We had just finished a wonderfully grueling hike in the Tiskita Jungle, located along pristine coastline in the southwest corner of Costa Rica within a 300-acre private biological reserve.  We sat under an almond tree to shade ourselves from the hot sun and rest our well-earned, aching muscles. Suddenly the leaves rustled on a nearby tree.

We all jumped up, including our expedition leader Jimmy, who was at the ready with his sturdy telescope to see if we could determine the cause of the swishing.

As we looked closer, we realized there was a troop of black-crowned Central American squirrel monkeys (also known as red-backed squirrel monkeys) at the base of the trail near the lodge, swinging from branch to branch. To our unexpected delight, several were carrying babies, ensuing shrieks of joy from our group. And one of the females was pregnant.

A pregnant black-crowned Central American squirrel monkey spotted by a group of travelers. © WWF-US/Jennafer Bonello

A pregnant black-crowned Central American squirrel monkey spotted by a group of travelers. © WWF-US/Jennafer Bonello

(c) WWF-US Jennafer Bonello

(c) WWF-US Jennafer Bonello

Jimmy had never seen a pregnant squirrel monkey before. I couldn’t stop myself from watching Jimmy’s eyes fill with wonderment, just like the rest of us, at seeing this beautiful, rare site.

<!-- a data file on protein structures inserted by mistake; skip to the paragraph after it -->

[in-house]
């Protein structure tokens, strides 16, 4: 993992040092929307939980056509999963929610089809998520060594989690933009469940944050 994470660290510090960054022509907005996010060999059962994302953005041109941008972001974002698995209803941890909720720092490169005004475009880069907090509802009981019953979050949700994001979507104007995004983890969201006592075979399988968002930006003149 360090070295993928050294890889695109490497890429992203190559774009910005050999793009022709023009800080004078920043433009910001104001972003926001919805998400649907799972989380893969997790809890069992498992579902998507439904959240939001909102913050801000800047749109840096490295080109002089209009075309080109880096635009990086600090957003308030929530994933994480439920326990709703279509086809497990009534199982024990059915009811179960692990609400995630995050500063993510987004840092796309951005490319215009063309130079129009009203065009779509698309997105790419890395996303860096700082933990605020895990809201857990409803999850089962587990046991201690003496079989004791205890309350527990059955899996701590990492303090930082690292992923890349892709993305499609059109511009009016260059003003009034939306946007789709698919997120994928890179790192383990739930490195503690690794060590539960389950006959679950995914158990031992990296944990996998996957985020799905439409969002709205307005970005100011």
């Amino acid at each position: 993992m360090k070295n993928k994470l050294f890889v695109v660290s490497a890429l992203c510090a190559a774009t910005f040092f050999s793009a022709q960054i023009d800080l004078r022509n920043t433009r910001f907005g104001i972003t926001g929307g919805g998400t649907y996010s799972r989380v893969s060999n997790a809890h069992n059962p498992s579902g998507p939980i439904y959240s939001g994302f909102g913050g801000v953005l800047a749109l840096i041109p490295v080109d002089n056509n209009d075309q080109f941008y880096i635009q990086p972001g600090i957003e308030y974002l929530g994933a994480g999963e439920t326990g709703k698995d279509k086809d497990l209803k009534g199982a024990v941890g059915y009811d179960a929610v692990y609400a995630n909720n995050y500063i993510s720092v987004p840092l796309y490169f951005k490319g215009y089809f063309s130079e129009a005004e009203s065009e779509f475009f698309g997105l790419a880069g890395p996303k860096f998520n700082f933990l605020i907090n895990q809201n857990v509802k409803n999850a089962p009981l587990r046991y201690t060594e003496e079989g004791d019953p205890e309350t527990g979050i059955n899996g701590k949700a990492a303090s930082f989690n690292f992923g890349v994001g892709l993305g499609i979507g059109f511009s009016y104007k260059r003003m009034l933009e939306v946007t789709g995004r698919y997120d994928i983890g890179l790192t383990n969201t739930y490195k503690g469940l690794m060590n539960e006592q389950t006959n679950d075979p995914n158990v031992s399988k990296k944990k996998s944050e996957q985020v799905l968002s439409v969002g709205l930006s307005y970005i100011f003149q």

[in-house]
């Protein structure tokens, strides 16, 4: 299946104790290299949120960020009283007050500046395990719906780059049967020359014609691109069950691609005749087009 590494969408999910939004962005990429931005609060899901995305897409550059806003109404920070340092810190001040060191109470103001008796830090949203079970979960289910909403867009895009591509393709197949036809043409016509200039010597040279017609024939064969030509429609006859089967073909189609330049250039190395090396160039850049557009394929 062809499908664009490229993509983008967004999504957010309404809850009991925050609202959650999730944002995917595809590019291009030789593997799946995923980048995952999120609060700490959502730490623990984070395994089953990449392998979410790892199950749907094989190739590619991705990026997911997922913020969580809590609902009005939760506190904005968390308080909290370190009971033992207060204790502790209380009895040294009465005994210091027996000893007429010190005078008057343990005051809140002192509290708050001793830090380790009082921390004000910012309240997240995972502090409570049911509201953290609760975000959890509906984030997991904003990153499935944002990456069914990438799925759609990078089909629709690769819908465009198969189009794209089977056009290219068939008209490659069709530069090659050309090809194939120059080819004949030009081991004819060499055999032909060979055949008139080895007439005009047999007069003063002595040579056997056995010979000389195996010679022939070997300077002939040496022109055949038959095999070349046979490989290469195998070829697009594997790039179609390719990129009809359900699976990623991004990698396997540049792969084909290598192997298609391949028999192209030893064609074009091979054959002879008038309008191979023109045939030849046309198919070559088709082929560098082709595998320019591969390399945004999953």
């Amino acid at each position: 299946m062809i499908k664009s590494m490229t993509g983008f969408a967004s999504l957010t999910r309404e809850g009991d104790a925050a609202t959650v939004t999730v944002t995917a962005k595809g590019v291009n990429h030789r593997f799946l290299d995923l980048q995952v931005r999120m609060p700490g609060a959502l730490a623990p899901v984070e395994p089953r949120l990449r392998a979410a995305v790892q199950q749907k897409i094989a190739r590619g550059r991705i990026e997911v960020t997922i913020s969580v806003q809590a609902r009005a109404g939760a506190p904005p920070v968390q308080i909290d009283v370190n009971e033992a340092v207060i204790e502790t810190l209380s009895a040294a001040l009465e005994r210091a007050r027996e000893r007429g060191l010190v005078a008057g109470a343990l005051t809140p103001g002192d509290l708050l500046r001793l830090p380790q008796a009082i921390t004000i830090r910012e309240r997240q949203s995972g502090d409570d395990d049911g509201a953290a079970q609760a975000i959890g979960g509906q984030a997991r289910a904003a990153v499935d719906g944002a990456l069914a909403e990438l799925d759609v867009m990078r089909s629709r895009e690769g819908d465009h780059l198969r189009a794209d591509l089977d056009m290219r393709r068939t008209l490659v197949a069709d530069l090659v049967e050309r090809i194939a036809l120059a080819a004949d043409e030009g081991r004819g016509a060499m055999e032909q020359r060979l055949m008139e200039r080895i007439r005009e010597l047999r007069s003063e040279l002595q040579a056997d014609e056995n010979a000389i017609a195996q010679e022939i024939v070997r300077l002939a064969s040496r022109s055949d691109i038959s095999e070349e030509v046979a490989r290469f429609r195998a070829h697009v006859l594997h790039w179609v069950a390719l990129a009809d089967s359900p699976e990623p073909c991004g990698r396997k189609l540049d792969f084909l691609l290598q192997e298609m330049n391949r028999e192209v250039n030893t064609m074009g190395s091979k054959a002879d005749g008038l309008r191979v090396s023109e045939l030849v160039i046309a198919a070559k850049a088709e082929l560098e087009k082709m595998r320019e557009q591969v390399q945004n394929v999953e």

Even though Jimmy has been a naturalist guide in Costa Rica for over twenty years, he acted like he was viewing everything we encountered for the first time as well. His excitement at catching a glimpse of everything, from mangroves to vultures to sloths was contagious and never faltered.

Costa Rica is considered a conservation success story in many ways. Organizations, such as WWF, helped play a role in the early days of its sustainable development. In 1975, WWF helped created Corcovado National Park, an area described as “the most biologically intense place on Earth.” Though we were surrounded by pristine habitat, the population of black-crowned Central American squirrel monkey we saw, is currently threatened by habitat loss due to intensive agriculture development and logging. Its species is considered vulnerable by the International Union for the Conservation of Nature (IUCN).

Jimmy gave me hope. His enthusiasm and passion never waned – he was generous, kind and truly cared for the environment and the people he was guiding.

He was the reason our Costa Rican adventure was so successful. His passion taught me that we must see nature with fresh eyes and fresh ideas, because there is always more work to be done. To Jimmy, this work was a way of life. And in a country whose motto–pura vida–literally translates to pure life, he embodied just that – pure, vibrant, exciting life.

costa rica

By Jennafer, Bonello, WWF